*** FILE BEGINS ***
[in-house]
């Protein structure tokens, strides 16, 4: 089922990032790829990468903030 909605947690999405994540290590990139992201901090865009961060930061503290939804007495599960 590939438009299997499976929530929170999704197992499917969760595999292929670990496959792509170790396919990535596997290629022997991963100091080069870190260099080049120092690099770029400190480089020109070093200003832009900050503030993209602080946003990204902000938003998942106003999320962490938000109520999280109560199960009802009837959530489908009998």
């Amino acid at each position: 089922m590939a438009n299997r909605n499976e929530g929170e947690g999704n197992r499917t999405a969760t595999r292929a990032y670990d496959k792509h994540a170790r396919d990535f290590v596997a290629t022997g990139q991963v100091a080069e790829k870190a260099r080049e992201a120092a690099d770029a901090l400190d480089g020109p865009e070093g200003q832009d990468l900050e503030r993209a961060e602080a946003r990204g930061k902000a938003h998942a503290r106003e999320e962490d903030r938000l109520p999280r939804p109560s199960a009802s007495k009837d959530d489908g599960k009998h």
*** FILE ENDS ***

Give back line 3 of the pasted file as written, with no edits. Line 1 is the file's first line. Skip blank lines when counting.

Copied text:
């Amino acid at each position: 089922m590939a438009n299997r909605n499976e929530g929170e947690g999704n197992r499917t999405a969760t595999r292929a990032y670990d496959k792509h994540a170790r396919d990535f290590v596997a290629t022997g990139q991963v100091a080069e790829k870190a260099r080049e992201a120092a690099d770029a901090l400190d480089g020109p865009e070093g200003q832009d990468l900050e503030r993209a961060e602080a946003r990204g930061k902000a938003h998942a503290r106003e999320e962490d903030r938000l109520p999280r939804p109560s199960a009802s007495k009837d959530d489908g599960k009998h």